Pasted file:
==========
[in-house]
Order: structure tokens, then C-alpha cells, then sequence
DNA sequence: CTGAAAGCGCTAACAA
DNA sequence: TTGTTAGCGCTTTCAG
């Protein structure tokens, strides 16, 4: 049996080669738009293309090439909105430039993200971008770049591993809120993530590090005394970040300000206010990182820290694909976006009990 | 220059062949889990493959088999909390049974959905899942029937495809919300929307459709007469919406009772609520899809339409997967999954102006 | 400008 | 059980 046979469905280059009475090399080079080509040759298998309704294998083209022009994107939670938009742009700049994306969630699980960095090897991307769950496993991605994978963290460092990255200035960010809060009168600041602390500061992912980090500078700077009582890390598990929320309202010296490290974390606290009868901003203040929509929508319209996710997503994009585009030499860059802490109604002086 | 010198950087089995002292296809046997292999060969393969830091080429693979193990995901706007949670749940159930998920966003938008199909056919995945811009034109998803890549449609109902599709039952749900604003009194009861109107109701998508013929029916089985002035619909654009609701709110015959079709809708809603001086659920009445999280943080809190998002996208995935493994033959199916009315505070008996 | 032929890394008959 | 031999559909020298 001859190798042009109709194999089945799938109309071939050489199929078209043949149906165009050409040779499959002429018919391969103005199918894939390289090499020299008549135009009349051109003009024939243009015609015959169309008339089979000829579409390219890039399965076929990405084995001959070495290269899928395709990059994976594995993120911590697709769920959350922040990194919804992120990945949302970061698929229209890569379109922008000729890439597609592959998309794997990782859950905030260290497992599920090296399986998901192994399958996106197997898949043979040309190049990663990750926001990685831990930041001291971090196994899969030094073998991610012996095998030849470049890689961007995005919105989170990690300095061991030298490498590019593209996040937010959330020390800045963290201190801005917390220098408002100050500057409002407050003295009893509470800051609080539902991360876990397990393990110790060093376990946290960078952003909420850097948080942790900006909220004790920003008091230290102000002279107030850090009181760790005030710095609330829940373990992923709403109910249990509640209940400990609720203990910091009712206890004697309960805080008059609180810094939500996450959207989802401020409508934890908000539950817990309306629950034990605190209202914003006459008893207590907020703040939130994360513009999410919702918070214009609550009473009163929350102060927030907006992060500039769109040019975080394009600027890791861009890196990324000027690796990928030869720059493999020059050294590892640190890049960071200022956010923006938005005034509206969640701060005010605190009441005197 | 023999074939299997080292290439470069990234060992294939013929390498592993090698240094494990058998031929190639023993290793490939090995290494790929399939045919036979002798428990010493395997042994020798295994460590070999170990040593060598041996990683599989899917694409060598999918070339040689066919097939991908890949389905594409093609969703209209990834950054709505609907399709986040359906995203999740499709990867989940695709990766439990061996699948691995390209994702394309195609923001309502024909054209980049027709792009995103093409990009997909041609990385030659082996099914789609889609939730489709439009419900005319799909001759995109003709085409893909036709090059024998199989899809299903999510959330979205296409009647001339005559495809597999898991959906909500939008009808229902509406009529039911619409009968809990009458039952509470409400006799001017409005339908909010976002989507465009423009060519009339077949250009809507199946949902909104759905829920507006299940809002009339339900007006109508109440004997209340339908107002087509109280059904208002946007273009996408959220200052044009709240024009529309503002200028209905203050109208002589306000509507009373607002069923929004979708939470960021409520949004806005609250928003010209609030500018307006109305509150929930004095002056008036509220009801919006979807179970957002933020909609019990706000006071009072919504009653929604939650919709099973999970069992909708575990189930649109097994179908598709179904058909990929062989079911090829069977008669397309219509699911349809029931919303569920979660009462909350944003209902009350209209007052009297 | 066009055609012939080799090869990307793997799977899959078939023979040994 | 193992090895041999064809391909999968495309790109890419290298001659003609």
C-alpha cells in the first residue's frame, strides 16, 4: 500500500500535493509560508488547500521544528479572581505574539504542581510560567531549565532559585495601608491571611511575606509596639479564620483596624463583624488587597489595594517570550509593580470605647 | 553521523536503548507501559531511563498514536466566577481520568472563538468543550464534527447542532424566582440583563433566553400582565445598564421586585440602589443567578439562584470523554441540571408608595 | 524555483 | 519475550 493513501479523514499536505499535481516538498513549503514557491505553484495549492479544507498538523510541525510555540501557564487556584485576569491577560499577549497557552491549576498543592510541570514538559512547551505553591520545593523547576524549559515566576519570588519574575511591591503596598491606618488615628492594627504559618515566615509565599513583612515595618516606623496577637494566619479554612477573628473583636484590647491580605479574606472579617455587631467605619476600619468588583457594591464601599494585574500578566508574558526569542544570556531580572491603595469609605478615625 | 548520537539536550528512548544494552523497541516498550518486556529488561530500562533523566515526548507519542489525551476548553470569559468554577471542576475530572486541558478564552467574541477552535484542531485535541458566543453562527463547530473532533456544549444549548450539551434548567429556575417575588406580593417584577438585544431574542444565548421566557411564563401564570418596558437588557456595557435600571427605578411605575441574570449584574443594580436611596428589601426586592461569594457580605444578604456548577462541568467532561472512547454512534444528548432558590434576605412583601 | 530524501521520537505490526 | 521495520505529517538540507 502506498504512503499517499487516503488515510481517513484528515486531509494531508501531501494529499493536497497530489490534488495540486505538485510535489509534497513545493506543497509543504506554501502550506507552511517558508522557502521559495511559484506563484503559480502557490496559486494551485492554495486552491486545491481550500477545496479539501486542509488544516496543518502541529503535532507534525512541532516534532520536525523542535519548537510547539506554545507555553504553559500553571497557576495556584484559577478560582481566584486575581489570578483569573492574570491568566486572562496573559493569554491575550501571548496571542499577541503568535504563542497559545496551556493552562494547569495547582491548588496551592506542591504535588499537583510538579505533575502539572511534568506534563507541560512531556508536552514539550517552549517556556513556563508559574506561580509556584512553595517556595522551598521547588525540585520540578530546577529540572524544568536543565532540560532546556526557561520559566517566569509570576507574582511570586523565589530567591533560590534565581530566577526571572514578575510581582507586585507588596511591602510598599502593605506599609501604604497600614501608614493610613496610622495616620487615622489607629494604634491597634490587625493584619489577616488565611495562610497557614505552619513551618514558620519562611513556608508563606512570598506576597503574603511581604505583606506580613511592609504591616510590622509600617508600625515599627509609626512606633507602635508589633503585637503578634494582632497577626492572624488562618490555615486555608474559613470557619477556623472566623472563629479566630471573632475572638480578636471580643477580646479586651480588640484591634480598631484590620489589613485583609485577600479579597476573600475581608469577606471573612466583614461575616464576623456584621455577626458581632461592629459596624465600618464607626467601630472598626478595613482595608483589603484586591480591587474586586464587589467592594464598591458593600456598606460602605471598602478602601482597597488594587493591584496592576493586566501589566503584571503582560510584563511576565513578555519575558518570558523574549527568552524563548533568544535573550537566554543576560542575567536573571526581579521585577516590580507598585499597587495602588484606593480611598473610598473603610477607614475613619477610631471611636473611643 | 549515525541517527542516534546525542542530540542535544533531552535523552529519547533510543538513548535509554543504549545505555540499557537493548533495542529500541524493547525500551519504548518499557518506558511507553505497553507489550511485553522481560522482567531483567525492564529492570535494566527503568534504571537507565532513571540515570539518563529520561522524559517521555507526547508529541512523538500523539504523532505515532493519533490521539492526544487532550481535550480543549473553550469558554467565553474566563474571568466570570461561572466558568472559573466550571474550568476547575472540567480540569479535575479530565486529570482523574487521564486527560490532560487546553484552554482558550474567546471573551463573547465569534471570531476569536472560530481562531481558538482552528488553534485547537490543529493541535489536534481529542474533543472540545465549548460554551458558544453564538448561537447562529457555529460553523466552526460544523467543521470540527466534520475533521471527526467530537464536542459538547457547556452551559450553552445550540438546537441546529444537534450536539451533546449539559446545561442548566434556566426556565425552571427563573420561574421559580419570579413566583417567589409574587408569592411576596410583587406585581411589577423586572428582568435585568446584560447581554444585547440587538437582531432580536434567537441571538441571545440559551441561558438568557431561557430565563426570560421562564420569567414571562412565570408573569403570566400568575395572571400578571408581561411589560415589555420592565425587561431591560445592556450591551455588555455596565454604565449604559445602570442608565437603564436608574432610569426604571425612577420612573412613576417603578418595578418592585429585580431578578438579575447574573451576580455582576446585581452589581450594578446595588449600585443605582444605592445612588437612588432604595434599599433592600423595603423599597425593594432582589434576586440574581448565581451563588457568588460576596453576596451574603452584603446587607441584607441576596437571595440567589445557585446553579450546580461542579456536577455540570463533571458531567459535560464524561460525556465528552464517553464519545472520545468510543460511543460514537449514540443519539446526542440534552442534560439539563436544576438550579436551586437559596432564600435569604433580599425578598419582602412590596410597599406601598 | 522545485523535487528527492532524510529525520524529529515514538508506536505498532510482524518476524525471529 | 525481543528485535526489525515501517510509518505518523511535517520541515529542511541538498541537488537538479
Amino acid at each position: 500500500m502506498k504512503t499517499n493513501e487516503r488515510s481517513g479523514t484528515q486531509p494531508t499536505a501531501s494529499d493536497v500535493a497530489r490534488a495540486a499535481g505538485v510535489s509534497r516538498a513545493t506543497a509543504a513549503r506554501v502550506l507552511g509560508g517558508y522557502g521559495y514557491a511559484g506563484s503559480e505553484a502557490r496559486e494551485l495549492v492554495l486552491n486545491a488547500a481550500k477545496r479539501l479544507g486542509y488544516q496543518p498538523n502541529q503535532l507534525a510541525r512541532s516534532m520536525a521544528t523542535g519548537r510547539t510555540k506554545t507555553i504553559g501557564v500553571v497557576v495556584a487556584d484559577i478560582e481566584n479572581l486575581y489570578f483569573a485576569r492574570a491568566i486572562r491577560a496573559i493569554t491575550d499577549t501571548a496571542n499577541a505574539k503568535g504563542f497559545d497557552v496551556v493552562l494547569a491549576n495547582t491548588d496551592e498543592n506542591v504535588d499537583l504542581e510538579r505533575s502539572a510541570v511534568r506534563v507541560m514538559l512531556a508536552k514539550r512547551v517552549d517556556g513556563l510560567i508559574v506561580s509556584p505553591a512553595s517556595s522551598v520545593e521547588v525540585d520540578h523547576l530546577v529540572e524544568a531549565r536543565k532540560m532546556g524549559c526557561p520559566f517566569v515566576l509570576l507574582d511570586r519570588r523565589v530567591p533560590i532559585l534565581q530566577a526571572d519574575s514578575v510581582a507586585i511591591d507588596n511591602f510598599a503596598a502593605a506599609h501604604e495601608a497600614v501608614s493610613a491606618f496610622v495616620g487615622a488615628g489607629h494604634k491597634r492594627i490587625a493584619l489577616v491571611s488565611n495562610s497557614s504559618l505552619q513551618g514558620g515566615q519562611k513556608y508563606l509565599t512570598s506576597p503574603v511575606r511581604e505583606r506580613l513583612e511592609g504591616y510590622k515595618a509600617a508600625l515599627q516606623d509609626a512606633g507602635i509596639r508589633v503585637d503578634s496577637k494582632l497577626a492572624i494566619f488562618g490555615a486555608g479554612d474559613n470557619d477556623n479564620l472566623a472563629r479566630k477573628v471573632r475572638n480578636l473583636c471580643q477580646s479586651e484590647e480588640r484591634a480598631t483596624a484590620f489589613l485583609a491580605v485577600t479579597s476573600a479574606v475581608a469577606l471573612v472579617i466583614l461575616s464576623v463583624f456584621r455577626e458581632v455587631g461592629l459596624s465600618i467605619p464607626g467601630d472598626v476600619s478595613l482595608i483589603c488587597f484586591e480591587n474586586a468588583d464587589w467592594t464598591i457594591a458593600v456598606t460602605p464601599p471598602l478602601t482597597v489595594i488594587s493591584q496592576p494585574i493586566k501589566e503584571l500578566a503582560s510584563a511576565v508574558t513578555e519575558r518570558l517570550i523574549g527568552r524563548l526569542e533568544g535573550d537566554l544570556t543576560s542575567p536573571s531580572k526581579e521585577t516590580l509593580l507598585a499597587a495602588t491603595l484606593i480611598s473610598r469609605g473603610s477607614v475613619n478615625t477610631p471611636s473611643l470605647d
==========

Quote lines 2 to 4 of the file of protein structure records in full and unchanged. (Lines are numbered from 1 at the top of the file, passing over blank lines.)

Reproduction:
Order: structure tokens, then C-alpha cells, then sequence
DNA sequence: CTGAAAGCGCTAACAA
DNA sequence: TTGTTAGCGCTTTCAG